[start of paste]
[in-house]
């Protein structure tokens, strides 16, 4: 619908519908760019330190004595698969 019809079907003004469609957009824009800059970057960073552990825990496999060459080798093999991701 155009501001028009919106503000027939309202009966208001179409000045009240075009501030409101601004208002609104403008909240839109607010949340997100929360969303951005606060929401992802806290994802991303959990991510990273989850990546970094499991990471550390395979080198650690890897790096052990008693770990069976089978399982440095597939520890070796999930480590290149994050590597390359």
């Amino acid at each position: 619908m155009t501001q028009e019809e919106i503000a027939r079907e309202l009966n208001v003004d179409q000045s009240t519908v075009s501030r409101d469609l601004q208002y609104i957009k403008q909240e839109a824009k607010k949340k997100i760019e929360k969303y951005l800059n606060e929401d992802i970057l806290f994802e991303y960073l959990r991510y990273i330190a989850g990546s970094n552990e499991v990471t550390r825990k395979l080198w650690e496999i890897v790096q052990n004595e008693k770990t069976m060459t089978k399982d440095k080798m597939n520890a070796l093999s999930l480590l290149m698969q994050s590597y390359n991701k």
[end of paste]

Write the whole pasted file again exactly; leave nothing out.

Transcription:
[in-house]
């Protein structure tokens, strides 16, 4: 619908519908760019330190004595698969 019809079907003004469609957009824009800059970057960073552990825990496999060459080798093999991701 155009501001028009919106503000027939309202009966208001179409000045009240075009501030409101601004208002609104403008909240839109607010949340997100929360969303951005606060929401992802806290994802991303959990991510990273989850990546970094499991990471550390395979080198650690890897790096052990008693770990069976089978399982440095597939520890070796999930480590290149994050590597390359």
């Amino acid at each position: 619908m155009t501001q028009e019809e919106i503000a027939r079907e309202l009966n208001v003004d179409q000045s009240t519908v075009s501030r409101d469609l601004q208002y609104i957009k403008q909240e839109a824009k607010k949340k997100i760019e929360k969303y951005l800059n606060e929401d992802i970057l806290f994802e991303y960073l959990r991510y990273i330190a989850g990546s970094n552990e499991v990471t550390r825990k395979l080198w650690e496999i890897v790096q052990n004595e008693k770990t069976m060459t089978k399982d440095k080798m597939n520890a070796l093999s999930l480590l290149m698969q994050s590597y390359n991701k």